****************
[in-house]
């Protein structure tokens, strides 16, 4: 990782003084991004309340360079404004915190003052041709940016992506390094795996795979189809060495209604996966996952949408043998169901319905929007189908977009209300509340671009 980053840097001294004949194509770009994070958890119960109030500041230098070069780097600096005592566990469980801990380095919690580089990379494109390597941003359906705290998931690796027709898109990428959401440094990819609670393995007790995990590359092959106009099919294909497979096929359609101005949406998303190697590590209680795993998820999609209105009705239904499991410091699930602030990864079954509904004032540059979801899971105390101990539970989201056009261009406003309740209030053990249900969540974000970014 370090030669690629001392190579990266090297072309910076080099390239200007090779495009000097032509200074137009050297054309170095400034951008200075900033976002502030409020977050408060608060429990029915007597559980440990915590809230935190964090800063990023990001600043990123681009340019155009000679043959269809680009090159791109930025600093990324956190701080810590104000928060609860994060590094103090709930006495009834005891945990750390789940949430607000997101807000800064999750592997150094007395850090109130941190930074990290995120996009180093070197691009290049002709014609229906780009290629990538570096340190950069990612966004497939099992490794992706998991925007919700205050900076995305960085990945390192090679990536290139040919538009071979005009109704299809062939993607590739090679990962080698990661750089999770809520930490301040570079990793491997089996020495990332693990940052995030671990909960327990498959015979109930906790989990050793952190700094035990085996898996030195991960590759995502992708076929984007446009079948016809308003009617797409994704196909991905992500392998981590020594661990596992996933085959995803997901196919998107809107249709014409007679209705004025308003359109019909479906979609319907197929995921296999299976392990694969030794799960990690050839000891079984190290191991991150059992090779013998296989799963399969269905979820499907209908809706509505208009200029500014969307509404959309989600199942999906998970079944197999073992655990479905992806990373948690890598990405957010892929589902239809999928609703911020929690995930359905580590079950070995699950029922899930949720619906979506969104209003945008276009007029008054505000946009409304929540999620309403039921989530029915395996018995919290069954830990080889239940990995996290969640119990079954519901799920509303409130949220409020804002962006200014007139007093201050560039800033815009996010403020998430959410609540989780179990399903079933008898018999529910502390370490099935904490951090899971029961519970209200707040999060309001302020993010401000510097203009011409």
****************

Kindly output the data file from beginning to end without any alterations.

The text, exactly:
[in-house]
């Protein structure tokens, strides 16, 4: 990782003084991004309340360079404004915190003052041709940016992506390094795996795979189809060495209604996966996952949408043998169901319905929007189908977009209300509340671009 980053840097001294004949194509770009994070958890119960109030500041230098070069780097600096005592566990469980801990380095919690580089990379494109390597941003359906705290998931690796027709898109990428959401440094990819609670393995007790995990590359092959106009099919294909497979096929359609101005949406998303190697590590209680795993998820999609209105009705239904499991410091699930602030990864079954509904004032540059979801899971105390101990539970989201056009261009406003309740209030053990249900969540974000970014 370090030669690629001392190579990266090297072309910076080099390239200007090779495009000097032509200074137009050297054309170095400034951008200075900033976002502030409020977050408060608060429990029915007597559980440990915590809230935190964090800063990023990001600043990123681009340019155009000679043959269809680009090159791109930025600093990324956190701080810590104000928060609860994060590094103090709930006495009834005891945990750390789940949430607000997101807000800064999750592997150094007395850090109130941190930074990290995120996009180093070197691009290049002709014609229906780009290629990538570096340190950069990612966004497939099992490794992706998991925007919700205050900076995305960085990945390192090679990536290139040919538009071979005009109704299809062939993607590739090679990962080698990661750089999770809520930490301040570079990793491997089996020495990332693990940052995030671990909960327990498959015979109930906790989990050793952190700094035990085996898996030195991960590759995502992708076929984007446009079948016809308003009617797409994704196909991905992500392998981590020594661990596992996933085959995803997901196919998107809107249709014409007679209705004025308003359109019909479906979609319907197929995921296999299976392990694969030794799960990690050839000891079984190290191991991150059992090779013998296989799963399969269905979820499907209908809706509505208009200029500014969307509404959309989600199942999906998970079944197999073992655990479905992806990373948690890598990405957010892929589902239809999928609703911020929690995930359905580590079950070995699950029922899930949720619906979506969104209003945008276009007029008054505000946009409304929540999620309403039921989530029915395996018995919290069954830990080889239940990995996290969640119990079954519901799920509303409130949220409020804002962006200014007139007093201050560039800033815009996010403020998430959410609540989780179990399903079933008898018999529910502390370490099935904490951090899971029961519970209200707040999060309001302020993010401000510097203009011409």